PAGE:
LOS ANGELES – For the first time, physicists have confirmed that certain subatomic particles have mass and that they could account for a large proportion of matter in the universe, the so-called dark matter that astrophysicists know is there but that cannot be observed by conventional means.

The finding concerns the behavior of neutrinos, ghost-like particles that travel at the speed of light. In the new experiment, physicists captured a muon neutrino in the process of transforming into a tau neutrino.

Researchers had strongly believed that such transformations occur because they have been able to observe the disappearance of muon neutrinos in a variety of experiments.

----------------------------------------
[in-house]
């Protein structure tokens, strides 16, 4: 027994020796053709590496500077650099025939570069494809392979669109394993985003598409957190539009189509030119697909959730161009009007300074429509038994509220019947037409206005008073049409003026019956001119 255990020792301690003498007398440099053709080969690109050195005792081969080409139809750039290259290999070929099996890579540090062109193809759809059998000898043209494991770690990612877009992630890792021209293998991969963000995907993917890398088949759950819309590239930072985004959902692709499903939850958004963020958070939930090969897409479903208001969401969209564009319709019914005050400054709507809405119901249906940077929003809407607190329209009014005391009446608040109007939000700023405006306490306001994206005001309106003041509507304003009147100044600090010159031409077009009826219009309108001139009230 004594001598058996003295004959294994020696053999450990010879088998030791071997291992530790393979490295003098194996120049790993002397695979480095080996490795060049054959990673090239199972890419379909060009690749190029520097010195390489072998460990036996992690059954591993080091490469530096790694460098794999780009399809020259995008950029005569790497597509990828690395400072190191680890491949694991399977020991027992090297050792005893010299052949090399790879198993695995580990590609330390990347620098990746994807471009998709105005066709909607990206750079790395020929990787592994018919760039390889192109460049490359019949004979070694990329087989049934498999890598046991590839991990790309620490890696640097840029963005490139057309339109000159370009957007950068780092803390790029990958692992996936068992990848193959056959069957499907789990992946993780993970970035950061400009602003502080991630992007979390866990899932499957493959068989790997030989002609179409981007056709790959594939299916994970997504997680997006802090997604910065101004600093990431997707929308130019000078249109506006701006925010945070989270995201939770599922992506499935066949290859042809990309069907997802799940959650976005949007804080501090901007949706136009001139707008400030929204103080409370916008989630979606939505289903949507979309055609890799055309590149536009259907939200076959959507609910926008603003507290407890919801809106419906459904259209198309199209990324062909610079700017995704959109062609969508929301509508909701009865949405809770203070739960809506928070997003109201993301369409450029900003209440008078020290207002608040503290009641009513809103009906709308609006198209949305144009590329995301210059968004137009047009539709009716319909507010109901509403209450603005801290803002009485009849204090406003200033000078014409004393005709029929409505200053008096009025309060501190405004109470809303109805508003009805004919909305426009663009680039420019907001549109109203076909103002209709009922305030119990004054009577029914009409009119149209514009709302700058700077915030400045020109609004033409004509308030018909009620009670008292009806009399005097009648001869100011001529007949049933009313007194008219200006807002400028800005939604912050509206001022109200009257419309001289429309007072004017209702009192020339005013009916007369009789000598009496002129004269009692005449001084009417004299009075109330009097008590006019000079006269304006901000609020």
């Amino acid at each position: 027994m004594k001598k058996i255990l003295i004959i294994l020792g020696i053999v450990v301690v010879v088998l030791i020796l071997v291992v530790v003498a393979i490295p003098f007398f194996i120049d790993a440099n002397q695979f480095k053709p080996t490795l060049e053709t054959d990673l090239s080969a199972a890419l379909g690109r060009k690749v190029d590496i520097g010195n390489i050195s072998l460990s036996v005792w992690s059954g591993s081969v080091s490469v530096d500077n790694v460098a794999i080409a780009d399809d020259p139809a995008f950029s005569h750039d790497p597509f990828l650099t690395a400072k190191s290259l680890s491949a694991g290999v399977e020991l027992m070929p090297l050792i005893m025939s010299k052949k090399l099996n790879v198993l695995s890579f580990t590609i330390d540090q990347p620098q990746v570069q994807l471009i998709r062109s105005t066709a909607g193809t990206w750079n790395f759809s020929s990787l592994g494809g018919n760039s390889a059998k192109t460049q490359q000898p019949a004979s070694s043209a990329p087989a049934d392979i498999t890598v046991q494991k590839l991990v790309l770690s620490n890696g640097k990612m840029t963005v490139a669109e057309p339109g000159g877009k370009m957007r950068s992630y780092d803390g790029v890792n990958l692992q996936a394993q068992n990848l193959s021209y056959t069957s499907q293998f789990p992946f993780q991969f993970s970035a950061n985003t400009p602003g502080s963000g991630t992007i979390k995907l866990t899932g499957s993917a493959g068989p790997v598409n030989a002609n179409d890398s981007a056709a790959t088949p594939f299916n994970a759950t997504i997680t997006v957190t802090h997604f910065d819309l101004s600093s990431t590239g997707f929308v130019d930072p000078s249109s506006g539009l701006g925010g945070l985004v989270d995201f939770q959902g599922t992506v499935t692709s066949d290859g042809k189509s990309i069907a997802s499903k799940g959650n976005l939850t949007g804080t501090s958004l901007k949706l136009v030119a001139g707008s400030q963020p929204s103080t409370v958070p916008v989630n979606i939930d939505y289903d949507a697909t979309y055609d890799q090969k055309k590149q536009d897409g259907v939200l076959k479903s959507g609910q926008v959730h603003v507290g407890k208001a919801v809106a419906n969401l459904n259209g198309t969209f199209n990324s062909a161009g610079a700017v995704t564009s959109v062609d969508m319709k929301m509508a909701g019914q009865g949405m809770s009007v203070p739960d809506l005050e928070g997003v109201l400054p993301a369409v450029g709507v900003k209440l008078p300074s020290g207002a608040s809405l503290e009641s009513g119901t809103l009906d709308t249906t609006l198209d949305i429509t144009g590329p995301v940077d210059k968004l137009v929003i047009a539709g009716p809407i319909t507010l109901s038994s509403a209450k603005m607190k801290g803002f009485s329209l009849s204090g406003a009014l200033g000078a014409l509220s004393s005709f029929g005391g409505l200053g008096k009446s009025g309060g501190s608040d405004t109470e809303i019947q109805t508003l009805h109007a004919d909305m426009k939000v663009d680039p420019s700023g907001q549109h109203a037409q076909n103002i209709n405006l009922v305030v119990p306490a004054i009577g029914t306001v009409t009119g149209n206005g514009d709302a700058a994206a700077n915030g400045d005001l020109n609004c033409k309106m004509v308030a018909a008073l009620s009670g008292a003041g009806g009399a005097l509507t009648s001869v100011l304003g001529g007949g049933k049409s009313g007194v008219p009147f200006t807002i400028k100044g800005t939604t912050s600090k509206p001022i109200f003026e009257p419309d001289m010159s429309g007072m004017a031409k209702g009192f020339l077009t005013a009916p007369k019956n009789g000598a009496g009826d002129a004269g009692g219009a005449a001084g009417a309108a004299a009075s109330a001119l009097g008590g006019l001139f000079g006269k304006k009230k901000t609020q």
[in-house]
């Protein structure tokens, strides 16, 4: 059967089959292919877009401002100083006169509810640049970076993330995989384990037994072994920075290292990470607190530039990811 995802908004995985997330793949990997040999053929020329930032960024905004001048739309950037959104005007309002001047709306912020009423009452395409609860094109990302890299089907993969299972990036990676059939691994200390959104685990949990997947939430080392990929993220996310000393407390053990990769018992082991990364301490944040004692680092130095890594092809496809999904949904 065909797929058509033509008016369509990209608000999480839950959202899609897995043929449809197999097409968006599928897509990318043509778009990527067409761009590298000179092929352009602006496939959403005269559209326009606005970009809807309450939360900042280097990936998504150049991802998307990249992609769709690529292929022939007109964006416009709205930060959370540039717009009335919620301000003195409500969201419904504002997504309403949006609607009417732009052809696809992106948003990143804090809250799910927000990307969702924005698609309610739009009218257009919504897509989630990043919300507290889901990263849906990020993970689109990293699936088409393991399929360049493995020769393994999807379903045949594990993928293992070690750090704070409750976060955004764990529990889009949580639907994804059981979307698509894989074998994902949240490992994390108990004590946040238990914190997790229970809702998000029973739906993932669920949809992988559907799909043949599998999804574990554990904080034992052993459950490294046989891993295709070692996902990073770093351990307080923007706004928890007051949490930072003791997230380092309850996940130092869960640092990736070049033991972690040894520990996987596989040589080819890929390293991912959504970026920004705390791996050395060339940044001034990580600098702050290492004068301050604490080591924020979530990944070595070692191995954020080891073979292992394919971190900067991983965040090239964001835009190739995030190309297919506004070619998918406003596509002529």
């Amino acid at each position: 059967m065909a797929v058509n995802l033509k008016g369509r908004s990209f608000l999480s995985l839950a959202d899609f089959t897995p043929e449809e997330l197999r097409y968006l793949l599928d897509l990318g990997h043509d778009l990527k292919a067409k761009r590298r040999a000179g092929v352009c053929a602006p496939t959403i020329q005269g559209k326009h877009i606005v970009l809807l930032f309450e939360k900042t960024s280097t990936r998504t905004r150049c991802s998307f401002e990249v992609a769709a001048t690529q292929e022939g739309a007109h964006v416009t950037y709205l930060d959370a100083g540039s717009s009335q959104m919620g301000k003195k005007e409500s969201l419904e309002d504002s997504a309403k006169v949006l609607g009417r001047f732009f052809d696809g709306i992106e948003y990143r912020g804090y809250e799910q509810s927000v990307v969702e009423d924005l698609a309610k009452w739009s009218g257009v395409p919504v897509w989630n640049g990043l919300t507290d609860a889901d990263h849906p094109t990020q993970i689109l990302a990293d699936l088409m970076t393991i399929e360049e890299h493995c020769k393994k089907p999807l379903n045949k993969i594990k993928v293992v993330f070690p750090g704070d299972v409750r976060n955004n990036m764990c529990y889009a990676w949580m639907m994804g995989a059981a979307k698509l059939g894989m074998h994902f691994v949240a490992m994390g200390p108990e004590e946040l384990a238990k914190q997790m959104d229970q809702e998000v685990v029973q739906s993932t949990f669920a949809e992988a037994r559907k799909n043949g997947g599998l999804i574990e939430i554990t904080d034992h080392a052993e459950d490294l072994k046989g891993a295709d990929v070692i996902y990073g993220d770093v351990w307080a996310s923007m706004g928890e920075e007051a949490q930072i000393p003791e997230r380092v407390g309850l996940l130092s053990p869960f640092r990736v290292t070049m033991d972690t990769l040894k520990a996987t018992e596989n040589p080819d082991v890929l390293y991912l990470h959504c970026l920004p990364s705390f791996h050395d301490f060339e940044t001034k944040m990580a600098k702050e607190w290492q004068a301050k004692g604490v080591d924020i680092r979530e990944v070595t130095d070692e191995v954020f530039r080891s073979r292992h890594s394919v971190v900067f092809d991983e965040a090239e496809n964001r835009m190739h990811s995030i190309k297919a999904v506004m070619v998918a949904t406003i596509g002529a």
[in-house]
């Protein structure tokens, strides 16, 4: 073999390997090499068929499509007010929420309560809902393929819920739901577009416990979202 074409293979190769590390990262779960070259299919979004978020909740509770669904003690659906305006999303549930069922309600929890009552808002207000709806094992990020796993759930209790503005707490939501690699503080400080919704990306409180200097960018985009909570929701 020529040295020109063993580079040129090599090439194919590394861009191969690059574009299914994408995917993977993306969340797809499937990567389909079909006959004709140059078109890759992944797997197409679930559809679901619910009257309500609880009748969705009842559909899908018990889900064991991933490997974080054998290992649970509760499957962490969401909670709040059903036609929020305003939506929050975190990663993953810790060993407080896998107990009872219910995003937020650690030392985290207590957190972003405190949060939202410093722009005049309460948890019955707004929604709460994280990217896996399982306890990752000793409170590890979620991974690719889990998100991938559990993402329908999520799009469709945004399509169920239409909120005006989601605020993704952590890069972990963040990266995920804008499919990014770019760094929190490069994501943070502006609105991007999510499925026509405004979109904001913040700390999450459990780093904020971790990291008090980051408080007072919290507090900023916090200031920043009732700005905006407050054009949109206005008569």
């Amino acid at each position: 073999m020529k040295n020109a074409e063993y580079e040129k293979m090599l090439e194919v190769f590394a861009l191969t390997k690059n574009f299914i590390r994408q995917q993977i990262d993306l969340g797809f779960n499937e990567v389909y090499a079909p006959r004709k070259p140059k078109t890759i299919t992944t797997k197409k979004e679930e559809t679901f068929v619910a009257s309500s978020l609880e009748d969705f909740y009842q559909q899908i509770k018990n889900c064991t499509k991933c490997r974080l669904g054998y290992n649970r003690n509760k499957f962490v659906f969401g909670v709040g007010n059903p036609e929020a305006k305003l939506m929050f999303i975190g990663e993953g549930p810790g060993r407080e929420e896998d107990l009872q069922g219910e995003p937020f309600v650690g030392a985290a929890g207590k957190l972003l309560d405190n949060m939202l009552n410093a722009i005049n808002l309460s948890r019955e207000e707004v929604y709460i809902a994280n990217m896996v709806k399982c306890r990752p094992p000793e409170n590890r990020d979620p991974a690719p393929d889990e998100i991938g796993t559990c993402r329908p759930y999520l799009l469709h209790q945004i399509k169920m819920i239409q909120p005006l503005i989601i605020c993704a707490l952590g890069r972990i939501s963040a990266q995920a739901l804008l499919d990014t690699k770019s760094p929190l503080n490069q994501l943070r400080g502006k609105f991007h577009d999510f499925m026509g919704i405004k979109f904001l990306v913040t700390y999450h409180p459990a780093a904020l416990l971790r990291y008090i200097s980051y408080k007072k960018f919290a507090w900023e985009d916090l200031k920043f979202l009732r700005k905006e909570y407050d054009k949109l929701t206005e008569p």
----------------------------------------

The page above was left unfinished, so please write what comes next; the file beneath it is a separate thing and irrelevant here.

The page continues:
But the research announced Monday marks the first time that the appearance of a tau neutrino has been directly observed. Physicists from CERN — the European Organization for Nuclear Research — in Geneva and the Italian National Institute of Nuclear Physics’ Gran Sasso National Laboratory were involved.

“This is an important step for neutrino physics,” CERN Director-General Rolf Heuer said. “We’re all looking forward to unveiling the new physics this result presages.”

Astrophysicists have inferred the existence of dark matter because the total amount of visible matter is insufficient to account for gravitational effects. It is estimated that dark matter accounts for 80 percent of the mass of the universe and visible matter only 20 percent.

In theories used to explain the behavior of fundamental particles, called the Standard Model, neutrinos have no mass. But if they have no mass, they cannot oscillate between muon and tau forms. The fact that they do oscillate indicates that they have mass and that the Standard Model needs reworking.